Made in Korea, Train to Busan is an archetypal Zombie movie. The zombies are fast-moving, scary, and a real threat to the culture of Korea – as we move through the movie, we see them destroying cities, modes of transportation, and families, as well as fracturing newly forged alliances.
(What's an archetype? Go here for more.)
Interestingly, though, the story also begins with a fractured family. Seok-Woo, the father in the story, is shown hard at work in the opening shots. He works so hard that he has no time to spend with his child, Su-an, who is being raised by his mother, her grandmother. His workaholic ways have already driven away his wife. We see that he has missed his daughter’s performance at school, and that he has no idea what to buy her for her birthday.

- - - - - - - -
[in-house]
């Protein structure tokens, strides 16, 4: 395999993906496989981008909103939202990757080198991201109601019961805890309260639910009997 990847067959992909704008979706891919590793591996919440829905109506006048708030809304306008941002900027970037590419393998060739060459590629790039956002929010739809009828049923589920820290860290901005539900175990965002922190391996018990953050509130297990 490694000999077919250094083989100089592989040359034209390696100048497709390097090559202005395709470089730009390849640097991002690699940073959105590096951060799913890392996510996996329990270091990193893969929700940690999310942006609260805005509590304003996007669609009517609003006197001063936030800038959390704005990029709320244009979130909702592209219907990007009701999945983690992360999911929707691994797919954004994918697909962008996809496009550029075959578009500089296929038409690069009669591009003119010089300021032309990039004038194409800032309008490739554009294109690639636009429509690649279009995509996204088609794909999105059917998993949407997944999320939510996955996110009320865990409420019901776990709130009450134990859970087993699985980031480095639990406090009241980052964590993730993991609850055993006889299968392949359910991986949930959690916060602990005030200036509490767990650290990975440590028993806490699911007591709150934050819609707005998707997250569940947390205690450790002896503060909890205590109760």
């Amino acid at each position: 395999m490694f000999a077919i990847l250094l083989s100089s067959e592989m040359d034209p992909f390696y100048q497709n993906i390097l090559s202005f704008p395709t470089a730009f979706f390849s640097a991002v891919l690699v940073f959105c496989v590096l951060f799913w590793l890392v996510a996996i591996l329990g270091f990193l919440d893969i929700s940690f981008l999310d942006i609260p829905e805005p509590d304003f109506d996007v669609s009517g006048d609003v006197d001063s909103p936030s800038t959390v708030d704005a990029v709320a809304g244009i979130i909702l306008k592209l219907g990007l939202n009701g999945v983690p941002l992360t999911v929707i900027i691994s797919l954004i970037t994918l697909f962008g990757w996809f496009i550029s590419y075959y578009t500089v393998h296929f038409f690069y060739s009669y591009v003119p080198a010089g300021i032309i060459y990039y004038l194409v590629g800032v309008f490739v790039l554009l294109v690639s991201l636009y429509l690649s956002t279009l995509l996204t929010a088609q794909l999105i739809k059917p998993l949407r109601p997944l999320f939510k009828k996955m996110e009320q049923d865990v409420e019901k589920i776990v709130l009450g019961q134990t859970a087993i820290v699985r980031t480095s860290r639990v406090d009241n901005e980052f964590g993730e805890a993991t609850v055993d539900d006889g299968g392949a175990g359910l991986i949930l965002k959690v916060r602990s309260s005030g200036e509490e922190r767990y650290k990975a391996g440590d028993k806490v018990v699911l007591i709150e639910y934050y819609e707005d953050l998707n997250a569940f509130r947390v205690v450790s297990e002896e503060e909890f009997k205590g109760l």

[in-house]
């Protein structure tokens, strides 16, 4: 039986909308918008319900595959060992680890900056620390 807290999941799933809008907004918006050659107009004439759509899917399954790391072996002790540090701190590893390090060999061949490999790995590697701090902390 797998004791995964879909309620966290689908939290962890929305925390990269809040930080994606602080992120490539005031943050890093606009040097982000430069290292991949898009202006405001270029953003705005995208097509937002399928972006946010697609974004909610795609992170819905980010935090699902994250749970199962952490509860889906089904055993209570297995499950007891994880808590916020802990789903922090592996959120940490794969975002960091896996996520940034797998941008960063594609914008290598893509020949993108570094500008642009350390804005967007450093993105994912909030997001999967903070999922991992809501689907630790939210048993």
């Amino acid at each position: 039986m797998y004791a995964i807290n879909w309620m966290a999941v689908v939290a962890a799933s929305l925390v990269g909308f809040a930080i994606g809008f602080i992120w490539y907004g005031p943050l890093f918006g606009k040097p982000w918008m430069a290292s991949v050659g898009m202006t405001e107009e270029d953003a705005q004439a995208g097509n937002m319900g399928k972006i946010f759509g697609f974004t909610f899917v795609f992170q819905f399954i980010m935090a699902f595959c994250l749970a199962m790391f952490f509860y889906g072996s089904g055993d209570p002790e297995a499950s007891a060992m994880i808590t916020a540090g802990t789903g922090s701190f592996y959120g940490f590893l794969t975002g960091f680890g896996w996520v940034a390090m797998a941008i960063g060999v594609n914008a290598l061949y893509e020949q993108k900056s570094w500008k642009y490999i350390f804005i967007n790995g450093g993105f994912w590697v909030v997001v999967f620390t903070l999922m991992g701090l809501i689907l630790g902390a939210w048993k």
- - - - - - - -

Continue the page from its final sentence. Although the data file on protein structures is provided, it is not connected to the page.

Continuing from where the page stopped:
Worse, this job he works at so hard turns out – as we learn late in the movie – to be the very source of the zombie plague which will kill his mother and most of his society. Though he believed his hard work was for the benefit of his family, ironically the fact was otherwise.
This is a point you’ll see being made over and over, not just in zombie literature, but in all our apocalyptic literature – the rules you learned for your old world will not apply in the new world; and in fact, those rules may get you killed.
Other ways this is an archetypal zombie movie: The amount of gore, the high body count (everyone dies except Su-an and Seong-Kyeong, the pregnant woman), and the anviliscious social commentary. Here, the point is clear: work together, or
train the society the world is doomed.